The manufacturers of the Comms Hub and the ESME may also have released firmware upgrades for those devices since they were delivered to your Supplier, EDF.

The Comms Hub has a secure Key to prevent unauthorised access. This gets registered with the relevant databases.

The ESME gets added to ECOES, the national database of all electricity meters.
They cross check the readings which the Installer reported were showing on the old meter which he/she removed.
ECOES notifies your Supplier, allowing them to adjust any discrepancies for billing purposes.

There are in-built time-lags in this process to enable each party to flag anomalies which might indicate

  • previous/historical billing errors
  • theft of electricity
  • incorrect MPAN, perhaps not assigned to the correct address/postcode
  • building ownership (a known problem where a property has been rented from a private landlord)
  • identity fraud, whereby an individual might be using a utilities bill to open a bank account

 

2: The meter is then assigned to your chosen Supplier (EDF).

They should download your agreed tariff into the meter, which is how the In-home Device (IHD) allows you to set weekly budgets.

They can also add enhanced functionality on top of the manufacturer's basic firmware code.

EDF should create a bill which covers the cross-over between the old and new meters, and the old/new tariffs.

There is another pause. Under the Financial Services Act, you have a mandatory 14-day cooling-off period during which you can object to the bill, challenge the accuracy of the tariff by comparing with what you were offered, and settle any other disputes via the Ofgem-regulated Complaints Procedure.

 

Without knowing the exact timescales which apply to your meter replacement, it isn't going to be possible for us Forum Members to provide a definitive answer as to where you are in this sequence, nor what 'delay' has caused you to think that there's something untoward with how EDF are handling this.

We should, however, be pleased that these underlying procedures are robust and secure.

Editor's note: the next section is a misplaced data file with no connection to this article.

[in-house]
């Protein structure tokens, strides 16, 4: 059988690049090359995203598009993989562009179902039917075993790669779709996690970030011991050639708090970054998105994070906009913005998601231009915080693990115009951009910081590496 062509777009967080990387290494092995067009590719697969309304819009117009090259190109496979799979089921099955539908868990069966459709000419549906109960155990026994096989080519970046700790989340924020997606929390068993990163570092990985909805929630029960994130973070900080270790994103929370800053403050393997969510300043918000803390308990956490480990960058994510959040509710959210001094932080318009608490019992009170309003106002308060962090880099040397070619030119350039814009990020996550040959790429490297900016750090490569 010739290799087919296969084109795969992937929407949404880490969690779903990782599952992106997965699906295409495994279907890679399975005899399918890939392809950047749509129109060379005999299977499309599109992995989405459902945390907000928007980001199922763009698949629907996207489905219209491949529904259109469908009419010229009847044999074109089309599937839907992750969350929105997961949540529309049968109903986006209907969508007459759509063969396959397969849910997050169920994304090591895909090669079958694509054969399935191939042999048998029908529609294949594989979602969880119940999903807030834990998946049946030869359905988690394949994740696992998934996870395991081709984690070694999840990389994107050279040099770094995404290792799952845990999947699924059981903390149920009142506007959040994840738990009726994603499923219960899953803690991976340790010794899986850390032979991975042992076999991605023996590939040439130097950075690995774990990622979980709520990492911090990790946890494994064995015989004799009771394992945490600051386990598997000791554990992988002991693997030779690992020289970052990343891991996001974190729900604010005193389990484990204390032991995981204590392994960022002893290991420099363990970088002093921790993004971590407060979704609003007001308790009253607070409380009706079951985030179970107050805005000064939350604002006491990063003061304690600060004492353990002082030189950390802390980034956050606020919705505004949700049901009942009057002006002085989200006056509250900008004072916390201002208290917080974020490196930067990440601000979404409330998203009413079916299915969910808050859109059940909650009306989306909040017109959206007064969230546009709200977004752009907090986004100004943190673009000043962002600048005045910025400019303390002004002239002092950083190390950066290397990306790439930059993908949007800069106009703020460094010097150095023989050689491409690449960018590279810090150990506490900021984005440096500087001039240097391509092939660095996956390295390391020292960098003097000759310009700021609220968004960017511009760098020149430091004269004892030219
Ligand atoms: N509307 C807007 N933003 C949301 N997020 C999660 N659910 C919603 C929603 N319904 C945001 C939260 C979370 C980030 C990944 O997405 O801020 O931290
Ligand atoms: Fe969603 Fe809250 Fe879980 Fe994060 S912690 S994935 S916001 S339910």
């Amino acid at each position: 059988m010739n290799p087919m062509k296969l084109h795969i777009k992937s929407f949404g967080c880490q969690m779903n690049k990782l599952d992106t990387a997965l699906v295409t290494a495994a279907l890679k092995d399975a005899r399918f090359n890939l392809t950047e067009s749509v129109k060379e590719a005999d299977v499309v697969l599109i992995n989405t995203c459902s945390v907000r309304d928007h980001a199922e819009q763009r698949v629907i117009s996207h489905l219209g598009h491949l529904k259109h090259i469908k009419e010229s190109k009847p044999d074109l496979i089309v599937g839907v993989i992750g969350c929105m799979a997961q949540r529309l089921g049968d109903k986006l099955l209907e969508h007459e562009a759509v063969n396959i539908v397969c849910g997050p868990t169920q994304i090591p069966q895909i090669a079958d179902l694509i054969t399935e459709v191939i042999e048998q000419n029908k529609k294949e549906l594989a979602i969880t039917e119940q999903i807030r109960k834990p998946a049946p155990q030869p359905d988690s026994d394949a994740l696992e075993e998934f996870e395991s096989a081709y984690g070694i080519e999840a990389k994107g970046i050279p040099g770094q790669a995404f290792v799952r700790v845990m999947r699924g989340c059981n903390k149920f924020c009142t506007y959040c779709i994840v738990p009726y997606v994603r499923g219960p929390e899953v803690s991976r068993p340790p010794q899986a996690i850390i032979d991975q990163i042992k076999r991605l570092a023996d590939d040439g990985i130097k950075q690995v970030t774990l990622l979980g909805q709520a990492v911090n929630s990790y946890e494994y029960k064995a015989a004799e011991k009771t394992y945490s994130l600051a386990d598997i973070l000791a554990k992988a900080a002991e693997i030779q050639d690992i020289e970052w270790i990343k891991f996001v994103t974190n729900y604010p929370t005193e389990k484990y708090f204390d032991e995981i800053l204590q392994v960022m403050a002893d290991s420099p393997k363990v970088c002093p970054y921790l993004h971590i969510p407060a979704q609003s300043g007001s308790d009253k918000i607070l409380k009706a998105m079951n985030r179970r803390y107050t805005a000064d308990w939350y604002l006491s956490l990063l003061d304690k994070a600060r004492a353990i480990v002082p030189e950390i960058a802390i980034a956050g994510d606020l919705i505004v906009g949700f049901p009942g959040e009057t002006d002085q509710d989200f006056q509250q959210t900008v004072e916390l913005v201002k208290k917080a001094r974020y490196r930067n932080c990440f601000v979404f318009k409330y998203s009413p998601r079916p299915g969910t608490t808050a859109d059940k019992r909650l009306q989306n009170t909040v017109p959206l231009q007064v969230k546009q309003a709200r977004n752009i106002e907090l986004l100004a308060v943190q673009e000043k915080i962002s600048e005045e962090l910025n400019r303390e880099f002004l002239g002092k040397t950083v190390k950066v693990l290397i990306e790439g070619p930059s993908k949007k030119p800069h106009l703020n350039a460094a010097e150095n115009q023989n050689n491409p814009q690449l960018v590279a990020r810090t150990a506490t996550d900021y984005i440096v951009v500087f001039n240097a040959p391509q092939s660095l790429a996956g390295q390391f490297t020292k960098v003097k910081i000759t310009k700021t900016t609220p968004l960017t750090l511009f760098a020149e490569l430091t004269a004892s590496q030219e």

I have twice encountered situations whereby utility bills for my address were being directed to third-parties unknown to me.
Those potential frauds and ID-thefts were prevented because the UK system protects us.

For obvious reasons I have not provided details above of how the fraud works, nor how the meter security mechanisms operate!

Save energy... recycle electrons!


   
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 Fabz
(@fabz)
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  1. @transparent - Thank you so much for the explanation. I had no idea that the transfer process was so complicated. I'm at the point in the sequence where the meter has been assigned to my supplier and has been updated to single rate on the system. We're now waiting for 'communication to reach the meter' - which is the delay I was questioning. After that's done, adjustments to charges will be made to compensate for the enforced Economy 7 period. Your reply has put my mind at ease and I'll wait more patiently for the process to end. Thanks.


   
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(@ianmk13)
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@Transparent If I might resurrect this interesting thread....

Early last month Octopus were unable to bill me for gas.  When I queried, they asked me to supply a meter reading but since I am on their Tracker tariff I politely declined. I didn't understand why Octopus had an issue as I was still able to download my half-hourly consumption data from other sources (e.g. n3rgy). Octopus initiated a 'gas meter reset' and a few days later I received an up-to-date bill.  However, this included a period of a few days for which I was unable to download my consumption details, even from the Octopus customer portal.